I know that this question is naive, but I really want to find out if this observation is correct. First, let $\alpha_1, \alpha_2, \dotsc, \alpha_k$ be real numbers. Consider the $\mathbb{Z}$-module homomorphism \begin{align*} f \colon \mathbb{Z}[x_1, x_2, \dotsc, x_k] &\rightarrow \mathbb{R} \,, \\ p(x_1, x_2, \dotsc, x_k) &\mapsto p(\alpha_1, \alpha_2, \dotsc,\alpha_k) \,. \end{align*} Now, we will say that a polynomial $g \in \mathbb{Z}[x_1, x_2, \dotsc, x_k]$ is unfactored if there is no polynomial $h \in \mathbb{Z}[x_1, x_2, \dotsc, x_k]$ and integer $a$ such that $g=ah$. Let $I$ be the set of unfactored polynomials in $\mathbb{Z}[x_1, x_2, \dotsc, x_k]$. Given the following exact sequence of $\mathbb{Z}$-modules: $$ \operatorname{Im} f \overset{g'}{\longrightarrow} \operatorname{Im} f \rightarrow \operatorname{Im} f / \operatorname{Im} g', $$ where $$ g'(p(\alpha_1, \alpha_2, \dotsc, \alpha_k)) = g(\alpha_1, \alpha_2, \dotsc, \alpha_k) p(\alpha_1, \alpha_2, \dotsc, \alpha_k) $$ one can notice several things:

  1. $\operatorname{Im} f$ is a torsion free $\mathbb{Z}$-module (since for every real number $\gamma$ there is no integer $b$ with $\gamma b = 0$) and, therefore, a flat $\mathbb{Z}$-module.

  2. Since $\operatorname{Im} f$ is flat, this sequence is pure exact iff $\operatorname{Im} f / \operatorname{Im} g'$ is flat.

However, a theorem of Kaplansky says that $A$ is a pure submodule of $B$ iff for every ideal $L$ of the ring $R$ (in this case $\mathbb{Z}$): $A \cap L \cdot B = L \cdot A$. Using this theorem, one can deduce that a short exact sequence as above is pure, or, equivalently, $\operatorname{Im} f / \operatorname{Im} g'$ is flat iff $g(\alpha_1, \alpha_2, \dotsc, \alpha_k) \notin \mathbb{Z}$ and there is no polynomial $h$ with $g(\alpha_1, \alpha_2, \dotsc, \alpha_k) = l \cdot h(\alpha_1, \alpha_2, \dotsc, \alpha_k)$, for some integer $l$. However, it is clear that these conditions hold iff $\alpha_1, \alpha_2, \dotsc, \alpha_k$ are algebraically independent. Knowing that a direct sum of modules is flat iff every direct summand is so, we can see that the algebraic independence of $\alpha_1, \alpha_2, \dotsc, \alpha_k$ is equivalent to the purity of the sequence: $$ \bigoplus_{g \in I} \operatorname{Im} f \overset{g'}{\longrightarrow} \operatorname{Im} f \rightarrow \operatorname{Im} f / \operatorname{Im} g' $$ and to the flatness of $\bigoplus_{g \in I} \operatorname{Im} f / \operatorname{Im} g'$. It is known that rings with countably generated ideals (definitely the case of $\mathbb{Z}$) have weak homological dimension less than or equal to $2$. Moreover, it is known that $\mathbb{Z}$ has weak homological dimension $1$. This means that $\bigoplus_{g \in I} \operatorname{Im} f / \operatorname{Im} g'$ is flat iff the sequence above is not a minimal flat resolution of it. Due to the characterization of minimal flat resolutions which uses flat covers, we get that if $$ \bigoplus_{g \in I} \operatorname{Im} f_{g} \rightarrow \bigoplus_{g \in I} \operatorname{Im} f / \operatorname{Im} g' $$ is not a flat cover, then $\bigoplus_{g \in I} \operatorname{Im} f / \operatorname{Im} g'$ is flat and, therefore, $\alpha_1, \alpha_2, \dotsc, \alpha_k$ are algebraically independent. This implies that if there exists an endomorphism $s \colon \bigoplus_{g \in I} \operatorname{Im} f_{g} \rightarrow \bigoplus_{g \in I} \operatorname{Im} f_{g}$ such that the map above is equal to its composition with $s$ and there exist two elements $x_1, x_2 \in \bigoplus_{g \in I} \operatorname{Im} f_{g}$ such that $s(x_1) = s(x_2)$, then $\alpha_1, \alpha_2, \dotsc, \alpha_k$ are algebraically independent (because $s$ is not an automorphism).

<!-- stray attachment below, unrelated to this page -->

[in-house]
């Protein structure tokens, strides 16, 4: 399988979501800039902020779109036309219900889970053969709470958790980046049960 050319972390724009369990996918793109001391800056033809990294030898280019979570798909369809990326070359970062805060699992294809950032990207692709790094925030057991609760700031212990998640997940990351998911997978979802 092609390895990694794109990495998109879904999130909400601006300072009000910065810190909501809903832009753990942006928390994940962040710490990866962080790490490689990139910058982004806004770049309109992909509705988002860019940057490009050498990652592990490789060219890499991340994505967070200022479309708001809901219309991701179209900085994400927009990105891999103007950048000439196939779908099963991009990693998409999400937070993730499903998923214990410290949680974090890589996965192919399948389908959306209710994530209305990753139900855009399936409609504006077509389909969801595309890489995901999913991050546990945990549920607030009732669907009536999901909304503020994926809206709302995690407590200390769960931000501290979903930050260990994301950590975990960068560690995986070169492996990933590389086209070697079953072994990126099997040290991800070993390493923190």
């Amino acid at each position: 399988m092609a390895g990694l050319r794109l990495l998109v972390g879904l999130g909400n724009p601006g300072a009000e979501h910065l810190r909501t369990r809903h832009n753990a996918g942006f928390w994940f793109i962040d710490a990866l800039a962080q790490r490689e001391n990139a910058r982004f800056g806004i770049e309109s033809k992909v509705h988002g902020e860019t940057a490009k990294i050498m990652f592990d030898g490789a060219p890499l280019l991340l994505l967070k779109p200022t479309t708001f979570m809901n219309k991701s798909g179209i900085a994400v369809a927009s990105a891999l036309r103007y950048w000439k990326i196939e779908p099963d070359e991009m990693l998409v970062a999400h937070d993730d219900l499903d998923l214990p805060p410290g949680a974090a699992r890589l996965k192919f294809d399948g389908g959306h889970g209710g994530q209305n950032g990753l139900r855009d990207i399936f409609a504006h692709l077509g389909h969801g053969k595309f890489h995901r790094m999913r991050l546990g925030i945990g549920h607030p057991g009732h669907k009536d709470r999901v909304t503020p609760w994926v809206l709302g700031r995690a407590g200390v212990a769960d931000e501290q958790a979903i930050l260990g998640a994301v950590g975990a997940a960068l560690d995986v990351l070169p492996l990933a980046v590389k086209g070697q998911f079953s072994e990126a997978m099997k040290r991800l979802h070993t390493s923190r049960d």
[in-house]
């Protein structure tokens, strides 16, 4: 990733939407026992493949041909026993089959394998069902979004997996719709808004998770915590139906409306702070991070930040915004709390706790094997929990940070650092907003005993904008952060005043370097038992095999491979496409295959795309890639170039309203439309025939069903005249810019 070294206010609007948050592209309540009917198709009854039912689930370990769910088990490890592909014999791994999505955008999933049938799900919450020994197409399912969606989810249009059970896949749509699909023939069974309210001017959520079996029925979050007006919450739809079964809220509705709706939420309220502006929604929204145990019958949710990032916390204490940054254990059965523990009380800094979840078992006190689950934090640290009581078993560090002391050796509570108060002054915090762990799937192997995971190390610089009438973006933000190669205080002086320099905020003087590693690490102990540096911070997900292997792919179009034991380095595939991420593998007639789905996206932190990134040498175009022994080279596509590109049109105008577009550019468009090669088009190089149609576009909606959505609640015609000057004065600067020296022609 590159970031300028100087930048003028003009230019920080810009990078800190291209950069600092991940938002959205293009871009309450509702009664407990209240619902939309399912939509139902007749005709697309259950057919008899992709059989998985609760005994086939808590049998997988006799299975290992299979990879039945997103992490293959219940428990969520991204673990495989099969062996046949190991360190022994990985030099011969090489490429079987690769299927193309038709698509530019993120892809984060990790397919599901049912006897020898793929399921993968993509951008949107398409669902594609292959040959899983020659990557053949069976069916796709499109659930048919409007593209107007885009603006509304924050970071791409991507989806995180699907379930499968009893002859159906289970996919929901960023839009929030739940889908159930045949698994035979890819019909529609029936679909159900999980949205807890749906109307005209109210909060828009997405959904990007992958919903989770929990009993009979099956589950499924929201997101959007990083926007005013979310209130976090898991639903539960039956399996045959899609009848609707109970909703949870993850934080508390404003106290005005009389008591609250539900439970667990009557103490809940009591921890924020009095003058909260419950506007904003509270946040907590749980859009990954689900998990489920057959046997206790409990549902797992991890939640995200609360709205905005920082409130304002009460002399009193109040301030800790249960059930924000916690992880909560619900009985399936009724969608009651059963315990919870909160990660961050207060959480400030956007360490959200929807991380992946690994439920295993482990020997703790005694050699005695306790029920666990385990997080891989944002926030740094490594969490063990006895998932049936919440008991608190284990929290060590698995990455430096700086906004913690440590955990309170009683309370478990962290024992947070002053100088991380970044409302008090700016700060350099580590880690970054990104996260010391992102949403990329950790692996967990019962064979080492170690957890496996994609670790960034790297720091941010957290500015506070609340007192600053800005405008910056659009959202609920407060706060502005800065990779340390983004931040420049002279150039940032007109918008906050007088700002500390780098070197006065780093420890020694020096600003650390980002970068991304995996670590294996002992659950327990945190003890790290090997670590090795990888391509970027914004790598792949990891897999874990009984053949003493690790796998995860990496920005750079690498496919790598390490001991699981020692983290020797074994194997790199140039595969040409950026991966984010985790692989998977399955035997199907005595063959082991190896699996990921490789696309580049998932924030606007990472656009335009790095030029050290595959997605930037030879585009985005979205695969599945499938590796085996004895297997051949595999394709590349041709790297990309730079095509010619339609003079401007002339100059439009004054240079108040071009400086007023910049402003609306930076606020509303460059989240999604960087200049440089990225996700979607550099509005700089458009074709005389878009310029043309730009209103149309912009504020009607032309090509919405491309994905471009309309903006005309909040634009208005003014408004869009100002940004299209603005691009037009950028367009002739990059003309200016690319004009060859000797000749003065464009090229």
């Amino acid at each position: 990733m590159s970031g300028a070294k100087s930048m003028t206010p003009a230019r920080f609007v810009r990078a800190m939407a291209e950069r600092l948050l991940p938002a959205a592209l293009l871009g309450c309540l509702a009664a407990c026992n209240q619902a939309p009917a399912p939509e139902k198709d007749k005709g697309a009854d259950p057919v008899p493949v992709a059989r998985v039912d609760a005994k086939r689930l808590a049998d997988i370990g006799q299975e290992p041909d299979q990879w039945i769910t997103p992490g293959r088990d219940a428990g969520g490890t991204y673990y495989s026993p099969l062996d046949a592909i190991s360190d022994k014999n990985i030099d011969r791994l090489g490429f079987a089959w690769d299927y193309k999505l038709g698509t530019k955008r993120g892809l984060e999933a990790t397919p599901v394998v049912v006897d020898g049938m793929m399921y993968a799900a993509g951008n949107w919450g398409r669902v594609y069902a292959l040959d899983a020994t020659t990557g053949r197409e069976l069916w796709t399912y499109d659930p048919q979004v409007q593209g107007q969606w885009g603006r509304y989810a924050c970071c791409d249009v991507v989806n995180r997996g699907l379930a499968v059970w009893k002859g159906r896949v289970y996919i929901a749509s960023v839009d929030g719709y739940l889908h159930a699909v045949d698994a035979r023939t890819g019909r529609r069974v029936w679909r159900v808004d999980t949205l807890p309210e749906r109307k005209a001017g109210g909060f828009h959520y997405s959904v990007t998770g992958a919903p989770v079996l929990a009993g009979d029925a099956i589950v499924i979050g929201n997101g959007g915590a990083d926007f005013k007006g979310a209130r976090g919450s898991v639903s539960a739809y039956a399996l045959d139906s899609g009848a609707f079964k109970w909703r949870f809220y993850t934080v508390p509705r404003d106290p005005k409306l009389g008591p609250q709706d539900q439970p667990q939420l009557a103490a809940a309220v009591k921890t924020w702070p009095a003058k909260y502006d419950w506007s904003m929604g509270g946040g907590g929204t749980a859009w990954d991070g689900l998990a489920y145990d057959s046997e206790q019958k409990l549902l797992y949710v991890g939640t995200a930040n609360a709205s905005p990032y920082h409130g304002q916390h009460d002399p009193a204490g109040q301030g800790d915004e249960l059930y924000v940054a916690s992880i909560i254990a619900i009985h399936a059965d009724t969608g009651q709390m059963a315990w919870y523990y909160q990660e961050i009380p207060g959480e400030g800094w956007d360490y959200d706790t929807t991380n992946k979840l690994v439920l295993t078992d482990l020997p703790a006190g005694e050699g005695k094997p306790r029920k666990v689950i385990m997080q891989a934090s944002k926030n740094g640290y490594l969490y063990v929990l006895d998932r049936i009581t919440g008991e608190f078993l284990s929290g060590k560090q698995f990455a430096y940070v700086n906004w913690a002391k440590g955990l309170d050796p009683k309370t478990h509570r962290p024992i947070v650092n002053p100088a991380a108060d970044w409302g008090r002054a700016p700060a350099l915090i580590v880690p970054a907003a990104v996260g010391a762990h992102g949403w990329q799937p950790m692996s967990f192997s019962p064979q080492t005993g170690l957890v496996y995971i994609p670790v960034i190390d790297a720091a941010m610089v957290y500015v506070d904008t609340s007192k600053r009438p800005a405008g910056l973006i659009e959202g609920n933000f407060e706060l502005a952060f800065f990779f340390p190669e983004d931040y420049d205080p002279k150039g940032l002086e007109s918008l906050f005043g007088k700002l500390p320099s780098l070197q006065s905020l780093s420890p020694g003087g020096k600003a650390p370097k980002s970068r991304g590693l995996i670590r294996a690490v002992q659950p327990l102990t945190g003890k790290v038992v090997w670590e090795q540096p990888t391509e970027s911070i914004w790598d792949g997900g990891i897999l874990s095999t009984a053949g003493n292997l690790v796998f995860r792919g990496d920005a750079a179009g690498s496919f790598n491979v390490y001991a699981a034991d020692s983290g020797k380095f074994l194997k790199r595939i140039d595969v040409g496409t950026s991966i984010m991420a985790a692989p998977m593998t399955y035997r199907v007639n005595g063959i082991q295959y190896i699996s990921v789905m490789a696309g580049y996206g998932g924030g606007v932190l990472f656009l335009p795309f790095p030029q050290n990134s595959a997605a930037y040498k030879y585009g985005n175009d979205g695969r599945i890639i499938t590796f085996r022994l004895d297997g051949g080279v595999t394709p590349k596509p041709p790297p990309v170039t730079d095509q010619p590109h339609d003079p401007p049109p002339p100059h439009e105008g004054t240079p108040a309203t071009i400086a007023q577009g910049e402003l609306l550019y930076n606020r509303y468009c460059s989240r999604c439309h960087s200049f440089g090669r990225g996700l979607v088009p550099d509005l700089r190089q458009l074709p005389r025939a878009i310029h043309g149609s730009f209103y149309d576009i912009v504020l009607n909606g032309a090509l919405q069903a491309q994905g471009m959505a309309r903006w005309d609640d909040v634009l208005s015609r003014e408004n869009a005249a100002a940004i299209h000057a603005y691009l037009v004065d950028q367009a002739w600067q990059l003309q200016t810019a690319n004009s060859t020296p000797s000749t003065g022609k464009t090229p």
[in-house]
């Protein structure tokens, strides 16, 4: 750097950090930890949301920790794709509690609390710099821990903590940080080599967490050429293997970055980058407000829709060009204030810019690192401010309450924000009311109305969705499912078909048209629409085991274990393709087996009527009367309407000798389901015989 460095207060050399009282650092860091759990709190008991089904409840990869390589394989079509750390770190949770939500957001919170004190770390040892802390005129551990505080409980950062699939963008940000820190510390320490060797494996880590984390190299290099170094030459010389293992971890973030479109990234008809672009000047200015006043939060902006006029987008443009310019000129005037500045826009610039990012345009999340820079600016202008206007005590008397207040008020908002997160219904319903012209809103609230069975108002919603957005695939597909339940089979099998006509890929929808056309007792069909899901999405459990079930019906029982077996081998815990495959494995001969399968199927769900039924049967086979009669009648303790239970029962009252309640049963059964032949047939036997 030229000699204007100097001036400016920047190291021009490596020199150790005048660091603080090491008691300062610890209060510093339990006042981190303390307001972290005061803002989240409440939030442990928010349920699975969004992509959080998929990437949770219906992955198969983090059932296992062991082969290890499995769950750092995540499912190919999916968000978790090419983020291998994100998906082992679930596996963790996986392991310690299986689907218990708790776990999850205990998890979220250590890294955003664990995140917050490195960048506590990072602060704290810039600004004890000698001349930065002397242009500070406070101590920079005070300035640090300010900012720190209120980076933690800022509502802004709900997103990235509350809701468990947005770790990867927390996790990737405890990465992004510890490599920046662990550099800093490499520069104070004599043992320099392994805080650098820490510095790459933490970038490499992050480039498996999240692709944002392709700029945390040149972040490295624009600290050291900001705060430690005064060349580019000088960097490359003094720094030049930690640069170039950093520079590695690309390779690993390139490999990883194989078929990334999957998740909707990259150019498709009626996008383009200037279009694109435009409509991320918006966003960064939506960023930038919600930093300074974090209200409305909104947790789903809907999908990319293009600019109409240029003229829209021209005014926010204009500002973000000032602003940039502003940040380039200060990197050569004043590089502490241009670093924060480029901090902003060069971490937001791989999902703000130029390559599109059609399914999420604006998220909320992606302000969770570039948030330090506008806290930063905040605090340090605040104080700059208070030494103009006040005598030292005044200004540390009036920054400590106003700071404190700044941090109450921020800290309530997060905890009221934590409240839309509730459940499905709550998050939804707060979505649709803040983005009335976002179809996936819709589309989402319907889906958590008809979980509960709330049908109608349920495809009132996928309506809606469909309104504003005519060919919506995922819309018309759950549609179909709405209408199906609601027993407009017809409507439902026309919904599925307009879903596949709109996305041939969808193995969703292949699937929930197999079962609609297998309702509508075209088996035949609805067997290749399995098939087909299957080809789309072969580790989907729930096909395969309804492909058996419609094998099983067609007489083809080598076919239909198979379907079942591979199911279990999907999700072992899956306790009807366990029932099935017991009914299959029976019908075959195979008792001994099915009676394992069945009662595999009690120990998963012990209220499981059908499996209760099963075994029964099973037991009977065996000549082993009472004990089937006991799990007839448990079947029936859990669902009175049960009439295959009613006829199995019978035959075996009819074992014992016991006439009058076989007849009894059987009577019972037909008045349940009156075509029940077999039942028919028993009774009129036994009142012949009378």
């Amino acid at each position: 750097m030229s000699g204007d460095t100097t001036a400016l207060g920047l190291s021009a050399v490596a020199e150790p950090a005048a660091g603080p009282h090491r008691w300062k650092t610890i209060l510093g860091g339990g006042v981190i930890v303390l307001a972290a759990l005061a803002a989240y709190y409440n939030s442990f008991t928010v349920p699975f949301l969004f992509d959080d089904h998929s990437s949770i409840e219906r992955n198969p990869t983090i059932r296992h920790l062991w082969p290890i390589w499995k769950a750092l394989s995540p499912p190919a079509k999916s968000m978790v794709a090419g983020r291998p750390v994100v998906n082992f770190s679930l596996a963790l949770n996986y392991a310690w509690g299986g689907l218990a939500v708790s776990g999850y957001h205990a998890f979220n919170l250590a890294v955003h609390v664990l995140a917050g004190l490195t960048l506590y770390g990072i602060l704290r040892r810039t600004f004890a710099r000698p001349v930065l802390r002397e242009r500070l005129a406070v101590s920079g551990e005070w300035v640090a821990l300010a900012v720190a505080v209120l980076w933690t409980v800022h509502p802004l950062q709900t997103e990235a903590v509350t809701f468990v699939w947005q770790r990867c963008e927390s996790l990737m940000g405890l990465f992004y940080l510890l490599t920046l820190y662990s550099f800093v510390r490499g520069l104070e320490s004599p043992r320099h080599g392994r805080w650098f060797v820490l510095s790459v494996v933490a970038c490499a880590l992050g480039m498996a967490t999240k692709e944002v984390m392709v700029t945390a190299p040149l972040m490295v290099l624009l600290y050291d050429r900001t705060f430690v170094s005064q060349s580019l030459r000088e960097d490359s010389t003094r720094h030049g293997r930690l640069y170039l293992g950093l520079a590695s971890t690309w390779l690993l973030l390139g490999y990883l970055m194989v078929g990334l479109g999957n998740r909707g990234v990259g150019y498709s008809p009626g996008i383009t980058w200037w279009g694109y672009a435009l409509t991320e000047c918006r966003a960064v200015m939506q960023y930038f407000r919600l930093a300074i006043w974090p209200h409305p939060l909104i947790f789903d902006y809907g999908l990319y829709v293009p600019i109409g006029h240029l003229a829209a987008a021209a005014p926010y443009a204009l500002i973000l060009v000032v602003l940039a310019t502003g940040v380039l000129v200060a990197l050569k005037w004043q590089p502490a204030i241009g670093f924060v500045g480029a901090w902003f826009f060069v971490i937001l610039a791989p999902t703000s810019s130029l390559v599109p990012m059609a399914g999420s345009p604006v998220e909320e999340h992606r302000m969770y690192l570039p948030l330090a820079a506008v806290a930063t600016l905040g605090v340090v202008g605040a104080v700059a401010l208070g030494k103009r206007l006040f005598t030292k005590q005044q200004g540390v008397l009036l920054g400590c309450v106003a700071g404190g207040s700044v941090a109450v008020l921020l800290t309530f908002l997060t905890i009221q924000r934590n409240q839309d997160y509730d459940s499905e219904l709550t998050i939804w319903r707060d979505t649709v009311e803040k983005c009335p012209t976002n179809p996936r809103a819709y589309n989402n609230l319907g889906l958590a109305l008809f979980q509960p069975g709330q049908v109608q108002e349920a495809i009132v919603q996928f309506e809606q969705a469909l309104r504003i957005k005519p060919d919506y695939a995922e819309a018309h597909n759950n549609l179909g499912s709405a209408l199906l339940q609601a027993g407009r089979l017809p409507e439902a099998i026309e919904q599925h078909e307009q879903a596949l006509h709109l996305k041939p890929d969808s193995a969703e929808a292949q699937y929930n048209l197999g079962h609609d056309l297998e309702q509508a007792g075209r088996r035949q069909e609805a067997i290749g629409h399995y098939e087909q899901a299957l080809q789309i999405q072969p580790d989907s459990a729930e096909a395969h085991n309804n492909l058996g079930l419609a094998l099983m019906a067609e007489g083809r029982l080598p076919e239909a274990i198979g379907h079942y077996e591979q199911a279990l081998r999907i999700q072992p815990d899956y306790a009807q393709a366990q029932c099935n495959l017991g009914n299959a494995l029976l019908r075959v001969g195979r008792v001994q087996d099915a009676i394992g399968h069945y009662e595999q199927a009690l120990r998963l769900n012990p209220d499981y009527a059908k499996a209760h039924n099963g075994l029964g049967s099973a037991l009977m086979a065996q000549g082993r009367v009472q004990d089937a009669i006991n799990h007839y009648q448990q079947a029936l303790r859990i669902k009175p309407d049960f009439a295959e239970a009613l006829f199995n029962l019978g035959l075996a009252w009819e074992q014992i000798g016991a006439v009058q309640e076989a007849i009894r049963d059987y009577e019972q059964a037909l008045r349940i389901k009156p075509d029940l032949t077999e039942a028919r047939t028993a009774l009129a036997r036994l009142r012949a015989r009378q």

The reason for which I consider this result interesting is that it transforms a statement of the form $\forall$ implies algebraic independence into $\exists$ implies algebraic independence. In other words, it sufficises to show that there exists a function $s$ and there exists some elements $x_1$, $x_2$ satisfying certain conditions, instead of proving that a statement holds for all the elements of the polynomial ring $\mathbb{Z}[x_1, x_2, \dotsc, x_k]$. Thanks in advance!

  • $\begingroup$ And the question is...? $\endgroup$ – user26857 May 16 at 21:28
  • $\begingroup$ Whether or not it is correct. I mean, is there anything wrong or are there any mistakes? $\endgroup$ – Samboan M May 17 at 4:13

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